Acrylic paint is not edible. You might experience some stomach pain and indigestion problems when ingesting a considerable amount of paint particles.
If you’re working carefully, you won’t “accidentally” ingest some paint. You’ll only be taking in paint particles if you’re working with your bare hands.
If you accidentally swallowed paint, brands like Daler Rowney or Golden recommend rinsing your mouth or drinking at least 2 cups of water, but not forcing yourself to vomit.
Some pigments from your workspace can stick to food, and you won’t notice them visually. You’ll be able to taste the paint, so the contaminated food doesn’t usually end up in your stomach.
But it does take a huge amount of paint for your body to ring alarms that you’re eating something you’re not supposed to.
For water-based acrylic paint, it’s easy to wash them off your hands with soap and water. Make it a practice every time you’re painting to avoid problems.
Is acrylic paint toxic to babies and kids?
An article in Time Magazine stated that acrylic paint is potentially toxic to vulnerable groups like pregnant women, young children, and the elderly.
In terms of physiology, young children might just be smelling paint for the first time. Pregnant women and the elderly might also have a decreased sense of smell. These situations make them more prone to health risks from fumes.
Toddlers are the ones who are more likely to ingest paint, so having someone watch where they put their hands will help protect the child. It is recommended to use acrylic paint with kids aged 3+ years.
In general, the health hazard of acrylic paint comes from its fumes and how sensitive you are when reacting to the paint. Additionally, manufacturers will create non-toxic paint to appeal to a wider market (not to mention, state laws).
Is acrylic paint toxic to pets and animals?
Yes. Acrylic paint can be toxic to animals.
In the same way that people can get intoxicated from acrylic, your pets can also get poisoned if they inhale, ingest, or have direct contact with the paint. Cats will be ok if they accidentally lick or get some on their fur some acrylic paint.
Pets with a stronger sense of smell (like dogs) are more likely to be harmed from inhaling the fumes. It’s no secret that some canines are used to smell explosives, so it would be more harmful to keep a dog around while painting.
Getting acrylic paint in contact with your pets doesn’t pose much of a health risk for them. It’s more annoying grooming your pet dog, cat, or even hamster, back to being spotless when they accidentally get paint splattered on their coat.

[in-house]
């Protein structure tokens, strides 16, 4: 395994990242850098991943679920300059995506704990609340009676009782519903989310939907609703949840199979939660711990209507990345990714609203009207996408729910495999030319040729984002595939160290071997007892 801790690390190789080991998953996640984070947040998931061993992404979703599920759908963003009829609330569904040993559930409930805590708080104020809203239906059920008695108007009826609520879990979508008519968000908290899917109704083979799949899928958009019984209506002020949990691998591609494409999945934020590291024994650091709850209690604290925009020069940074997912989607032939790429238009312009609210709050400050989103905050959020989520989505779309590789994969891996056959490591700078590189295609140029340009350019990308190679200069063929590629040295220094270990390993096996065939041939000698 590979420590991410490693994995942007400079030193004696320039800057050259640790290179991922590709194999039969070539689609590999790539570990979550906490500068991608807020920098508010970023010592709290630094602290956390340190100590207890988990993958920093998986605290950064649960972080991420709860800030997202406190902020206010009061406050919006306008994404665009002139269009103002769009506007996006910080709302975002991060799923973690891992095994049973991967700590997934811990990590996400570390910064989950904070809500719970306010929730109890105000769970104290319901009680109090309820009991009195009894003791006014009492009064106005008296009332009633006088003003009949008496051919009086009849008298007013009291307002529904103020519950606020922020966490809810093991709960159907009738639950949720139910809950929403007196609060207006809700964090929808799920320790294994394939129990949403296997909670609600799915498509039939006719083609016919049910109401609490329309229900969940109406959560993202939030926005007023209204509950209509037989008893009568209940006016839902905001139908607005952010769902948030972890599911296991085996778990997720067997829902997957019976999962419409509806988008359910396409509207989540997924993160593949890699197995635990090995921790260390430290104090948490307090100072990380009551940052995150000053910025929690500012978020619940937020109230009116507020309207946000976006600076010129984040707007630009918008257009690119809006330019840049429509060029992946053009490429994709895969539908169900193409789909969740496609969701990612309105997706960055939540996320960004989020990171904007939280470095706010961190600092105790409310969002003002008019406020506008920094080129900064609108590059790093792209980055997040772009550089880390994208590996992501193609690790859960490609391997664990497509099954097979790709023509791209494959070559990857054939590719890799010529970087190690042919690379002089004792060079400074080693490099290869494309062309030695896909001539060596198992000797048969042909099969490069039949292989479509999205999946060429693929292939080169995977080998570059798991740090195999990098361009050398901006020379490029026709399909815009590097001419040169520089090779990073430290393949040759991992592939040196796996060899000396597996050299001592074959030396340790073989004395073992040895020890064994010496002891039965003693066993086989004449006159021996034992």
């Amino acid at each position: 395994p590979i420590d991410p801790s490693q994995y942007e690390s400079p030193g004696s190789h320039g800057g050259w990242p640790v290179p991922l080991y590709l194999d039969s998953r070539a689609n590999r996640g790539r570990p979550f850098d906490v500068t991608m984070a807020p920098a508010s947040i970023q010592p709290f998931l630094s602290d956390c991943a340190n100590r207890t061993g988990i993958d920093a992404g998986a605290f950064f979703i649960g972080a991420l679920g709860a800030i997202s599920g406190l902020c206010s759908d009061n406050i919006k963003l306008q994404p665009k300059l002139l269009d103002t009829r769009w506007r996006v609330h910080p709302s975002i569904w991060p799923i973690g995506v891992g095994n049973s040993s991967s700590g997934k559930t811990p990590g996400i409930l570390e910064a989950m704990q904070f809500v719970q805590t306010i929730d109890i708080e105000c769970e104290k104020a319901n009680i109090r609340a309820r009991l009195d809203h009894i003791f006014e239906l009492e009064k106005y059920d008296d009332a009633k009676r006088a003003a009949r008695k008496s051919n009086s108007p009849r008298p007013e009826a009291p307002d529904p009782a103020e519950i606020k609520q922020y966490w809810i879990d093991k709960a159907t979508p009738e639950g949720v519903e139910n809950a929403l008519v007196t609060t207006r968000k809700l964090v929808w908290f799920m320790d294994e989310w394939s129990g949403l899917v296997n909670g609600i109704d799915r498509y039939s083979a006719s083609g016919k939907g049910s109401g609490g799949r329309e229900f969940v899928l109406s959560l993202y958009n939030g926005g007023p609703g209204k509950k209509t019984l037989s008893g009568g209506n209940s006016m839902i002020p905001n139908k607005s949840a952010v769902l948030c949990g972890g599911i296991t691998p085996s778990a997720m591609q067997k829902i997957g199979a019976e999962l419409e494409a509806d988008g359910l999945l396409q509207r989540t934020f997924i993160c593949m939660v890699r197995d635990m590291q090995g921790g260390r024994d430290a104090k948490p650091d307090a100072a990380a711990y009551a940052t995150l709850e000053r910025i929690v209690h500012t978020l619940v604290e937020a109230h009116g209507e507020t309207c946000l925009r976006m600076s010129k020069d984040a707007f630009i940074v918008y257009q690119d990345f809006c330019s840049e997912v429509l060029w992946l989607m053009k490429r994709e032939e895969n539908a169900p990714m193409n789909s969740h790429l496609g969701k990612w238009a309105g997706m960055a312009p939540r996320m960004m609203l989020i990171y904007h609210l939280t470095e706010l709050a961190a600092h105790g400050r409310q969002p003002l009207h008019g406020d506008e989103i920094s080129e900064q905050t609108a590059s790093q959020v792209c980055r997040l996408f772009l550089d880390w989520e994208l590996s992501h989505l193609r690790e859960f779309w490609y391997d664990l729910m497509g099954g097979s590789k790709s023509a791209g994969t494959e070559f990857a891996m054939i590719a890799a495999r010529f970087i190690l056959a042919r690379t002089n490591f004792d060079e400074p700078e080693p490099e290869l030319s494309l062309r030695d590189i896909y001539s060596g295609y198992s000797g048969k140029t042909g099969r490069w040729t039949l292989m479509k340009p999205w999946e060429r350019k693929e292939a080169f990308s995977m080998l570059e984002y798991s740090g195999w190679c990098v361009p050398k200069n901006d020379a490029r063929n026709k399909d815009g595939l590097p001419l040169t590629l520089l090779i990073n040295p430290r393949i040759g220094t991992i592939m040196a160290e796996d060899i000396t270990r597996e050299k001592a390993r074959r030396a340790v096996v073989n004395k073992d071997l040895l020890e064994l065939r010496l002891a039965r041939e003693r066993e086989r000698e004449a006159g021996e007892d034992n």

However, this isn’t the case if you get paint dry on birds. Because they use their feathers to move around, dry acrylic will make them fly harder. This is something to consider if you’re keeping a bird in a larger space.
If you keep a pet reptile, it will depend if it’s landlocked or prefers to be near water, like some iguanas. It’s easier to clean water-based paint off reptiles (well, depending on their temperament) as you can wash the paint off their scales. Water-dwelling reptiles can even do this on their own once they take a swim.
Some people are pet owners of frogs and toads. Tadpoles are the most likely to be affected if their water gets contaminated by paint, as it can kill them.
Fun Fact: Some amphibians breathe through their skin. So having paint on their bodies can be harmful to the animal.
The most practical way for you to keep your pets safe is to have a separate space for painting.
There are cases where you might want to paint on your pet. The most common would be using paw prints as part of your canvas. If painting the animal can’t be avoided, look out for products with the following features:
- low or no VOCs.
And those that don’t have the following ingredients:
These ingredients are harmful to animals and if you suspect the paint you’re using around your pet is harmful, look out for the following symptoms:
- Hair loss.
- Difficulty breathing.
- Gastrointestinal problems.
Is acrylic paint harmful to the environment?
The jury’s still out on that one. But these are just some of the harmful impacts of acrylic paint on the environment:
- Ingredients in the paint can be harmful to animals.
- Non-biodegradable components in paint contribute to pollution.
- Paint particles ingested by animals can go up the food chain and end up in the plates of people.
- Some pigments like Bone Black may actually contain carbonized cattle bones.
- Some raw materials are still tested on animals as it is required by regulations to determine toxicity. Hopefully, it will change soon!
For instance, Winsor & Newton has switched to 100% recycled plastic for their packaging, aims to reduce hazardous wastes, and also offers cadmium-free formulas for oil and watercolor paints. I hope acrylics are the next step! Another market leader – Liquitex, as well reduces its carbon footprint, introduces cadmium-free alternatives, and reduces the microplastic footprint.
Is acrylic paint toxic to plants?